In a report about the findings, published ahead of print in the journal Transfusion in November, the investigators say the findings add to evidence that remotely piloted drones are an effective, safe and timely way to quickly get blood products to remote accident or natural catastrophe sites, or other time-sensitive destinations.

“For rural areas that lack access to nearby clinics, or that may lack the infrastructure for collecting blood products or transporting them on their own, drones can provide that access,” says Timothy Amukele, M.D., Ph.D., assistant professor of pathology at the Johns Hopkins University School of Medicine and the paper’s first author.

Drones also can help in urban centers like Baltimore City to improve distribution of blood products and the quality of care, he says.

The Johns Hopkins team previously studied the impact of drone transportation on the chemical, hematological and microbial makeup of drone-flown blood samples and found that none were negatively affected. The new study examines the effects of drone transportation on larger amounts of blood products used for transfusion, which have significantly more complex handling, transport and storage requirements compared to blood samples for laboratory testing.

For the study, the team purchased six units of red blood cells, six units of platelets and six units of unthawed plasma from the American Red Cross, and then packed the units into a 5-quart cooler two to three units at a time, in keeping with weight restrictions for the transport drone. The cooler was then attached to a commercial S900-model drone. This particular drone model comes equipped with a camera mount, which the team removed and replaced with the cooler.

For each test, the drone was flown by remote control a distance of approximately 13 to 20 kilometers (8 to 12 miles) while 100 meters (328 feet) above ground. This flight took up to 26.5 minutes. The team designed the test to maintain temperature for the red blood cells, platelets and plasma units. They used wet ice, pre-calibrated thermal packs and dry ice for each type of blood product, respectively. Temperature monitoring was constant, keeping with transport and storage requirements for blood components. The team conducted the tests in an unpopulated area, and a certified, ground-based pilot flew the drone.

Following flight, all samples were transported to The Johns Hopkins Hospital, where Amukele’s team used the institution’s laboratories to centrifuge the units of red blood cells and check them for red blood cell damage. They checked the platelets for changes in pH as well as the number of platelets and the plasma units for evidence of air bubbles, which would indicate thawing.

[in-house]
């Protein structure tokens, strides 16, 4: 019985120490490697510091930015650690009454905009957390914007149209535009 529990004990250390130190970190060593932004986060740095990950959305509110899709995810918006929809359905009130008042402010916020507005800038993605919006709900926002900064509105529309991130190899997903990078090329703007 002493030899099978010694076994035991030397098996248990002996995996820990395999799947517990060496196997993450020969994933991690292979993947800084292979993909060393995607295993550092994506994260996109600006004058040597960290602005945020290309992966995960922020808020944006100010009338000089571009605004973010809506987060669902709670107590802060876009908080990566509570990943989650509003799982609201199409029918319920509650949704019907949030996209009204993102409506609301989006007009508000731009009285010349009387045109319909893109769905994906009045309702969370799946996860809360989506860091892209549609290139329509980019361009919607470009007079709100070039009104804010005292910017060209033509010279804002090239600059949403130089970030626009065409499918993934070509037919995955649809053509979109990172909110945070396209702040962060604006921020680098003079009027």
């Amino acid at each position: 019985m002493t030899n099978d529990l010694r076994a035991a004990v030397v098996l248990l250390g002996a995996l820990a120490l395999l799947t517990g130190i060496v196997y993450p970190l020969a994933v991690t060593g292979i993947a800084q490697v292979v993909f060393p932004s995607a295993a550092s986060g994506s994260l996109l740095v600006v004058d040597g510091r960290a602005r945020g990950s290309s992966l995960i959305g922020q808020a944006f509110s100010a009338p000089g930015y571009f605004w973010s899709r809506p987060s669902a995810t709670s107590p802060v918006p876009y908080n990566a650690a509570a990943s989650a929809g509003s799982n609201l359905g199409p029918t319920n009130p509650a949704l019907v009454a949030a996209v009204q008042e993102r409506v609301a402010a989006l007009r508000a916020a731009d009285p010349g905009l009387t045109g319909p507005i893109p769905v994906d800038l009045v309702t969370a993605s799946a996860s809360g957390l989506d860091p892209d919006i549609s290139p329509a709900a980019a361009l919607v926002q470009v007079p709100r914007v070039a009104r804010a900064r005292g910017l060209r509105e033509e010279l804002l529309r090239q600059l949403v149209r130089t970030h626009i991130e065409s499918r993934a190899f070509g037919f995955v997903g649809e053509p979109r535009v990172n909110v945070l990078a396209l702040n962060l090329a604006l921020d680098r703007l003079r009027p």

The team plans further and larger studies in the U.S. and overseas, and hopes to test methods of active cooling, such as programming a cooler to maintain a specific temperature.

“My vision is that in the future, when a first responder arrives to the scene of an accident, he or she can test the victim’s blood type right on the spot and send for a drone to bring the correct blood product,” says Amukele.

Other authors on this study include Paul M. Ness, Aaron A.R. Tobian, Joan Boyd and Jeff Street of The Johns Hopkins Hospital.

Funding for this study was provided by Peter Kovler of the Blum-Kovler Foundation.


Doctors Test Drones To Speed Up Delivery Of Lab Tests

By Esther Landhuis

Three years ago, Geoff Baird bought a drone. The Seattle dad and hobby plane enthusiast used the 2.5-pound quadcopter to photograph the Hawaiian coastline and film his son's soccer and baseball games.

But his big hope is that drones will soon fly tubes of blood and other specimens to Harborview Medical Center, where he works as a clinical pathologist running the hospital's chemistry and toxicology labs. In the near future, Baird and others say, drones could transform health care — not only in rural areas by bringing critical supplies into hard-to-reach places, but also in crowded cities where hospitals pay hefty fees to get medical samples across town during rush hour. By providing a faster, cheaper way to move test specimens, drones could speed diagnoses and save lives. "It's super exciting to me," Baird says.